It's not that throughout those ten years I had been in complete denial of my mental health problems (heck, I'd referred myself to a psychiatrist when I started hearing voices, and I'd been in hospital for several months after a particularly severe psychotic episode). No, rather I had preferred to believe that my problems were in the past, that I had suffered from acute episodes instead of suffering from a chronic condition that I would have to live with for a long time. But, by the time of that evening in the pub, this self-deception could no longer be sustained.

However important that moment was, it didn't actually mark an upturn in the fortunes that had led me to admit my situation. No, it was several years after that night before I finally accepted long-term medication, and began to get support from the mental health services beyond sporadic spells of occasional visits to psychiatrists who, however nice, could actually do very little to get me out of my worsening situation. And before I even found this basic level of support, I had to endure life in a dank slum of a bedsit, more extreme psychosis, the deepest, darkest depression of my entire life, homelessness, and the dancing scalpels.

Ah, the dancing scalpels. They were the moment when depression and psychosis reached out and joined hands to torment me from both sides at once (something I only accidentally found out was possible, talking to a psychiatrist some time later). They could have lasted for weeks, or for months, I just can't remember. But for as long as they did last I would be sitting in my little slum, hallucinating these scalpels dancing about on my wrists, slashing them to ribbons. And this at a time when my future bore down upon me as a more than merely metaphorical utter void, a darkness in which I could see the end of my lifeline, approaching. I was in a very bad way, and I knew it.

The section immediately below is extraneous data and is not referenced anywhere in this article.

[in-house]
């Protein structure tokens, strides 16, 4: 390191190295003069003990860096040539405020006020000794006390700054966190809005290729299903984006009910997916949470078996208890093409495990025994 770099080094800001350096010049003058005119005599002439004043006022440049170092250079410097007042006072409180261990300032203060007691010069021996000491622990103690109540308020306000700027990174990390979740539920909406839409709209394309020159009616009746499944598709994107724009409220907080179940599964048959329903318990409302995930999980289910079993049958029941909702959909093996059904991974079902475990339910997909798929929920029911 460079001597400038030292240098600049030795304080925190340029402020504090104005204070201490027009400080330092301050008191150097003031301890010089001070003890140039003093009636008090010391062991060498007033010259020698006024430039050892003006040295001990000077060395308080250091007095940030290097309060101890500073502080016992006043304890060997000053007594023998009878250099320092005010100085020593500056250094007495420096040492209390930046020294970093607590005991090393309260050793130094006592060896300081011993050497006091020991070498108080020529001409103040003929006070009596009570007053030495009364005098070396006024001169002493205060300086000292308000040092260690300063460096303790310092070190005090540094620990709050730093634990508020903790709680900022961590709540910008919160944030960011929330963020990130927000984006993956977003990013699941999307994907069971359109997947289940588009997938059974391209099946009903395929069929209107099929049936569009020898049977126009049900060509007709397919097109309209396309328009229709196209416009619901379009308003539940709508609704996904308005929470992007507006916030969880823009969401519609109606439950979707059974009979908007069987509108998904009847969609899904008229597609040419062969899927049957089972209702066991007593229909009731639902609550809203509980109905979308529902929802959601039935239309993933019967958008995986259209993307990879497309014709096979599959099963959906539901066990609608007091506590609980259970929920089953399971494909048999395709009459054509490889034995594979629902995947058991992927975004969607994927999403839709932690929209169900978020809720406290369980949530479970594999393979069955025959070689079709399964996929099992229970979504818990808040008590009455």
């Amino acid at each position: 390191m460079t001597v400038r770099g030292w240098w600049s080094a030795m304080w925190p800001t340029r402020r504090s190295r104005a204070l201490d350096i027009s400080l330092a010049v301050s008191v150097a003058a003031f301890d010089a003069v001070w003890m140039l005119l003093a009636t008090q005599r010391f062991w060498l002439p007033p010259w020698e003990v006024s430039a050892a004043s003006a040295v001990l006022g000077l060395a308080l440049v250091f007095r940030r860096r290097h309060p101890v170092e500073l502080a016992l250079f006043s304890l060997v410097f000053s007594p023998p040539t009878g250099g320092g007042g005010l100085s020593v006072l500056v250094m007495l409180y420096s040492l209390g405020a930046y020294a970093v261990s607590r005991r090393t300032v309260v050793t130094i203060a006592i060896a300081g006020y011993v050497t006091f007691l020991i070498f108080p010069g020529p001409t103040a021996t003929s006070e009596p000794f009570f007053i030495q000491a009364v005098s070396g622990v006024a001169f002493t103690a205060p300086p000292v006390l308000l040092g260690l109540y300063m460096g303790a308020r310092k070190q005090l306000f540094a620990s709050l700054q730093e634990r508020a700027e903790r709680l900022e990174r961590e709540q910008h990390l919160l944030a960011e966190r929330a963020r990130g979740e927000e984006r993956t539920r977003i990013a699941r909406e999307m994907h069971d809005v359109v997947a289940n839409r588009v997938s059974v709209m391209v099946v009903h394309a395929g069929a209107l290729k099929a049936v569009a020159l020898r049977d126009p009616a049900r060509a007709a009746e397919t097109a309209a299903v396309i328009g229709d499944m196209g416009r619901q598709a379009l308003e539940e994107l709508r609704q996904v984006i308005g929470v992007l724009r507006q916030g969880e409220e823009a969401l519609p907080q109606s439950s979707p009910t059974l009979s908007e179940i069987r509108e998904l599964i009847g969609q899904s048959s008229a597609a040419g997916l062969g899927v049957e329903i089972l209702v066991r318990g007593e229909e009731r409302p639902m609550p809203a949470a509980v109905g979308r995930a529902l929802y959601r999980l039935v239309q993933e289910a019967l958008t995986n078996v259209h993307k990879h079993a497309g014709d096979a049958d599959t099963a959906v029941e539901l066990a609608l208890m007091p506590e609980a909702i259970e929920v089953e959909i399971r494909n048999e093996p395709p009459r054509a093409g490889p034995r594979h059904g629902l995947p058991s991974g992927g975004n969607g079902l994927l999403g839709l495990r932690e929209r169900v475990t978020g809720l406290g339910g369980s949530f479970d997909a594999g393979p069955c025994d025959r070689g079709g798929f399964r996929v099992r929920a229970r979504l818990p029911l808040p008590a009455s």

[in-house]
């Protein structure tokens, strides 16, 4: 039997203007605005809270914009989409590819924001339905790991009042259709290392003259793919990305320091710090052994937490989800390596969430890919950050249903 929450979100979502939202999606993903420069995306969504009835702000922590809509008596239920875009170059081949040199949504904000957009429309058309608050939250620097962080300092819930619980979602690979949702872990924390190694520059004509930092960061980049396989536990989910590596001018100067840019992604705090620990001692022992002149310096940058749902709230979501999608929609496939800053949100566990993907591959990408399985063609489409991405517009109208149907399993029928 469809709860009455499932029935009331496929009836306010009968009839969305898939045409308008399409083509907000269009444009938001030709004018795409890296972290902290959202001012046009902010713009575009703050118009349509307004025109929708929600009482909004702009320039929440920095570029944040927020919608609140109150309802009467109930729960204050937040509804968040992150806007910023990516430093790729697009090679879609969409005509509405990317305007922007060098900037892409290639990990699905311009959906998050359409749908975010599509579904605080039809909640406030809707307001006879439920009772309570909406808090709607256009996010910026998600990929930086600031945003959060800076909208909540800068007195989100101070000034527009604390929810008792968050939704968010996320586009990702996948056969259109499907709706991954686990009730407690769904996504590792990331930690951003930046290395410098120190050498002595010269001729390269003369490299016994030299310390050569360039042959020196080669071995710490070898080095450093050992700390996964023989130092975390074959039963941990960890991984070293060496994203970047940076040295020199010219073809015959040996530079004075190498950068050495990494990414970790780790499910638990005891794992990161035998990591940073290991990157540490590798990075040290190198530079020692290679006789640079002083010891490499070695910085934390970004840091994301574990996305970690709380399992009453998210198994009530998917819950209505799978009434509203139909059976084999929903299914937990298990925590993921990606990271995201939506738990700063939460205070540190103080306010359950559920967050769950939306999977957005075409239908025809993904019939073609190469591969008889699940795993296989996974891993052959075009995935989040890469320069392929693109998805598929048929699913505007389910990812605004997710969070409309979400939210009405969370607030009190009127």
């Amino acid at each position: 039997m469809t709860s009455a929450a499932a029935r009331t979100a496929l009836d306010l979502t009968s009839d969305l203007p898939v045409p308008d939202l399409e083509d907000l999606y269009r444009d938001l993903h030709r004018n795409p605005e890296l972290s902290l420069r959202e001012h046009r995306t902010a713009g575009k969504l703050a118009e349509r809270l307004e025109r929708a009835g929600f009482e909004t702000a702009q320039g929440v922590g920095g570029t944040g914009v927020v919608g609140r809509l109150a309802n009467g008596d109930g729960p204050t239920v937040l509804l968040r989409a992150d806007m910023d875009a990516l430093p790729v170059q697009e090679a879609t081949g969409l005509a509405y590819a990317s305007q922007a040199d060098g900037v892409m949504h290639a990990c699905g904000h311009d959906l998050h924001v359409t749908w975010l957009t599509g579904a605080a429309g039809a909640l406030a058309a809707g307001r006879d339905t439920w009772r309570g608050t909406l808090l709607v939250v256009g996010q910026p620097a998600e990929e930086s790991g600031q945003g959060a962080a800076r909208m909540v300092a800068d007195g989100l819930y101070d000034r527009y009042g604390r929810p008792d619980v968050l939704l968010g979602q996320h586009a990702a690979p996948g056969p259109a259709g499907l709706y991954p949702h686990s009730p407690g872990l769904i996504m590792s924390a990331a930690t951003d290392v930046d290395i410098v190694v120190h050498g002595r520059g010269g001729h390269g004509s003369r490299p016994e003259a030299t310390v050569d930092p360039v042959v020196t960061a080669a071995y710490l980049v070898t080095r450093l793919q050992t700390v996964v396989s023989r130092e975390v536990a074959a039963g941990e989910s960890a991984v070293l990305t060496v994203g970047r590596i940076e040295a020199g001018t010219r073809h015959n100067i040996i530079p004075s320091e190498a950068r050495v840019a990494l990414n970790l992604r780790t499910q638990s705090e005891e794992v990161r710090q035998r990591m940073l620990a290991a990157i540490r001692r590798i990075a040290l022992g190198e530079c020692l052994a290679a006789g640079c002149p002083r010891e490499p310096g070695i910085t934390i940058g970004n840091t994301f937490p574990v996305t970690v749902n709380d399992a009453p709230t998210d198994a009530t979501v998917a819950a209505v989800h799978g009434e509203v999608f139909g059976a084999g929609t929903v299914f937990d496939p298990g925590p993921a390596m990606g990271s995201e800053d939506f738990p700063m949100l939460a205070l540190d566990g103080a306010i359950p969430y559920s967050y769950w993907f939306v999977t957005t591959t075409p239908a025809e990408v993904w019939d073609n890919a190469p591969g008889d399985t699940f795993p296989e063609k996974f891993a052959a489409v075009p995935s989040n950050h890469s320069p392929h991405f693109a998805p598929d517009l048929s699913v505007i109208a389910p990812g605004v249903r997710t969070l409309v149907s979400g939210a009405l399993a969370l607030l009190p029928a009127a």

A few months later I had moved into another slum, in which it turned out I was technically an unwitting squatter. I was so low that I didn't even bother unpacking. Then, the next thing I knew I was homeless and had lost nearly everything I owned. This actually turned out to be the old cloud with a silver lining. Within months, I was on lithium, had a CPN, a GAMH support worker, DLA, and my own flat. I felt reborn. This is it I thought, finally the life I'd always wanted was mine for the taking.

That was seven years ago, and it turned out that my falls would just be shorter, my landings softer, and my bounces easier than they had been in the past. The lithium simply wasn't enough. It just stabilised me into a perfectly predictable cycle of barely manageable highs and lows, a situation which itself proved too unstable to last. The crisis, when it inevitably came, was resolved with new medication, more intervention from the mental health services, and more long-term support. As a result I am mentally stable for the first time in some twenty years.


Mwah hah ha, etc! ;)